Tuesday, June 24, 2014

George Saunders

George Saunders's fourth collection of stories is Tenth of December.

From his Q & A--excerpted in The New Yorker--with Mike Sacks, in Poking a Dead Frog: Conversations with Today's Top Comedy Writers:

Do any specific anecdotes [illustrating your memory of how you "got the idea that the high-serious and the funny were not separate" when you were growing up] come to mind?

My whole childhood we lived next door to this family I’ll call the Smiths. We didn’t know them very well at all. At one point, Mrs. Smith’s mother, who was in her nineties, passed away. My dad went to the wake, where this exchange occurred:

Dad: “So sorry for your loss.”

Mrs. Smith: “Yes, it’s very hard.”

Dad: “Well, on the bright side, I suppose you must be grateful that she had such a long and healthy life.”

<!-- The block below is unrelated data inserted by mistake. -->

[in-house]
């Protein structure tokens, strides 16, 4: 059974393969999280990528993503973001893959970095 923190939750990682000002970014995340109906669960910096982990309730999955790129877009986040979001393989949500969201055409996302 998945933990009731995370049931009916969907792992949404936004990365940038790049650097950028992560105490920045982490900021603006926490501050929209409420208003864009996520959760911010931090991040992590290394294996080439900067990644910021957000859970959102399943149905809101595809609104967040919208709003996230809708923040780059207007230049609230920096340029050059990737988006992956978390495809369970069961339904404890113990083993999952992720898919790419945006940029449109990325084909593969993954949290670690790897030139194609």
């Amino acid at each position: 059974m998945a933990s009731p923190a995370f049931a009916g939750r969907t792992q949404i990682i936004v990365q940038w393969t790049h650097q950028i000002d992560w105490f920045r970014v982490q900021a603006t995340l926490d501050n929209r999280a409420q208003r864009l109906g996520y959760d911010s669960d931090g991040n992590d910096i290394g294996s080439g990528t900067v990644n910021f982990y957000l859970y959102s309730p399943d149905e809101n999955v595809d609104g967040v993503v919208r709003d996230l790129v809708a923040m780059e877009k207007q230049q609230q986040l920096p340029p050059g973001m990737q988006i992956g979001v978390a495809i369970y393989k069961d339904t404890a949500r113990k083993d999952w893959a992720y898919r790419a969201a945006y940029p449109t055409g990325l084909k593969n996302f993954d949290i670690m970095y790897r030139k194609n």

Mrs. Smith (mournful, dead-serious): “Yeah. This is the sickest she’s ever been.”

My dad came home just energized from this. I loved his reaction. My family was such a big influence on me. There was a real respect for language. It was understood as a source of power. Everyone was funny in a different flavor. You could make anything right—diffuse any tension, explain any mistake—with a joke. A joke or a funny voice was a way of saying: All is well. We’ll live. We still ...[read on]
--Marshal Zeringue